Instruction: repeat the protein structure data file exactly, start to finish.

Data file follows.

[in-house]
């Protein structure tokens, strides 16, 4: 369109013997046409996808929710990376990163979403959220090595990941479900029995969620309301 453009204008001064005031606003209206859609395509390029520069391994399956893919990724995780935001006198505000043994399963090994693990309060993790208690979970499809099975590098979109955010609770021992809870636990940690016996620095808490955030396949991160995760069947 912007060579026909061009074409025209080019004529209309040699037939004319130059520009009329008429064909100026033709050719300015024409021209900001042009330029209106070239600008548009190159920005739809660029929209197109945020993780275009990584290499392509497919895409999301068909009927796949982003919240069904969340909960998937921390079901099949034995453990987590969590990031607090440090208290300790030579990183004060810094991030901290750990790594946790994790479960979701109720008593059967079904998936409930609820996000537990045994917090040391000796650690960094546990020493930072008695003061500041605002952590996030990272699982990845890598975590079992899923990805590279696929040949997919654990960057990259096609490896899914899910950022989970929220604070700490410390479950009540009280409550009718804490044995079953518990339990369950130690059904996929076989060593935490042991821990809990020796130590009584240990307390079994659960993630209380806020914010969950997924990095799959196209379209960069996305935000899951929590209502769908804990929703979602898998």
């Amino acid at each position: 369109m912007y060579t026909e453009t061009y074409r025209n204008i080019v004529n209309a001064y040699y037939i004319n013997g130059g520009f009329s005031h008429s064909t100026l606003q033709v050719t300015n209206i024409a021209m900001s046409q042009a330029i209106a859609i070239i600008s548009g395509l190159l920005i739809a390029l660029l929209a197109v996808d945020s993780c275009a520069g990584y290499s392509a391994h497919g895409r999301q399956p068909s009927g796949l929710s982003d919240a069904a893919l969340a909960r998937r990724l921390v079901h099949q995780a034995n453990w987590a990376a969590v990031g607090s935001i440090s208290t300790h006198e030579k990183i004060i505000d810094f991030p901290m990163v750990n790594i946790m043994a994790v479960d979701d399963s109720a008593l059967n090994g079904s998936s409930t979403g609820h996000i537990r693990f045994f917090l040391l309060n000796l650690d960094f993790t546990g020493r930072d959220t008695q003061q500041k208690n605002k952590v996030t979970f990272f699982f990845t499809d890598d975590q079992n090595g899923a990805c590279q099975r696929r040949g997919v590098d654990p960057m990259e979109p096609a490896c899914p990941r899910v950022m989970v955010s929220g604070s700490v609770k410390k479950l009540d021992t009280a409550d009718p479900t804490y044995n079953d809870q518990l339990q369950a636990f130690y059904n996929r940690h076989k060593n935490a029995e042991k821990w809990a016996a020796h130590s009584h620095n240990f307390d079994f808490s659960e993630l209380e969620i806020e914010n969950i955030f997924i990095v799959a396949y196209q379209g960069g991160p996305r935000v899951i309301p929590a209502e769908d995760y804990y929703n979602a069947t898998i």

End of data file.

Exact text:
[in-house]
């Protein structure tokens, strides 16, 4: 369109013997046409996808929710990376990163979403959220090595990941479900029995969620309301 453009204008001064005031606003209206859609395509390029520069391994399956893919990724995780935001006198505000043994399963090994693990309060993790208690979970499809099975590098979109955010609770021992809870636990940690016996620095808490955030396949991160995760069947 912007060579026909061009074409025209080019004529209309040699037939004319130059520009009329008429064909100026033709050719300015024409021209900001042009330029209106070239600008548009190159920005739809660029929209197109945020993780275009990584290499392509497919895409999301068909009927796949982003919240069904969340909960998937921390079901099949034995453990987590969590990031607090440090208290300790030579990183004060810094991030901290750990790594946790994790479960979701109720008593059967079904998936409930609820996000537990045994917090040391000796650690960094546990020493930072008695003061500041605002952590996030990272699982990845890598975590079992899923990805590279696929040949997919654990960057990259096609490896899914899910950022989970929220604070700490410390479950009540009280409550009718804490044995079953518990339990369950130690059904996929076989060593935490042991821990809990020796130590009584240990307390079994659960993630209380806020914010969950997924990095799959196209379209960069996305935000899951929590209502769908804990929703979602898998």
């Amino acid at each position: 369109m912007y060579t026909e453009t061009y074409r025209n204008i080019v004529n209309a001064y040699y037939i004319n013997g130059g520009f009329s005031h008429s064909t100026l606003q033709v050719t300015n209206i024409a021209m900001s046409q042009a330029i209106a859609i070239i600008s548009g395509l190159l920005i739809a390029l660029l929209a197109v996808d945020s993780c275009a520069g990584y290499s392509a391994h497919g895409r999301q399956p068909s009927g796949l929710s982003d919240a069904a893919l969340a909960r998937r990724l921390v079901h099949q995780a034995n453990w987590a990376a969590v990031g607090s935001i440090s208290t300790h006198e030579k990183i004060i505000d810094f991030p901290m990163v750990n790594i946790m043994a994790v479960d979701d399963s109720a008593l059967n090994g079904s998936s409930t979403g609820h996000i537990r693990f045994f917090l040391l309060n000796l650690d960094f993790t546990g020493r930072d959220t008695q003061q500041k208690n605002k952590v996030t979970f990272f699982f990845t499809d890598d975590q079992n090595g899923a990805c590279q099975r696929r040949g997919v590098d654990p960057m990259e979109p096609a490896c899914p990941r899910v950022m989970v955010s929220g604070s700490v609770k410390k479950l009540d021992t009280a409550d009718p479900t804490y044995n079953d809870q518990l339990q369950a636990f130690y059904n996929r940690h076989k060593n935490a029995e042991k821990w809990a016996a020796h130590s009584h620095n240990f307390d079994f808490s659960e993630l209380e969620i806020e914010n969950i955030f997924i990095v799959a396949y196209q379209g960069g991160p996305r935000v899951i309301p929590a209502e769908d995760y804990y929703n979602a069947t898998i």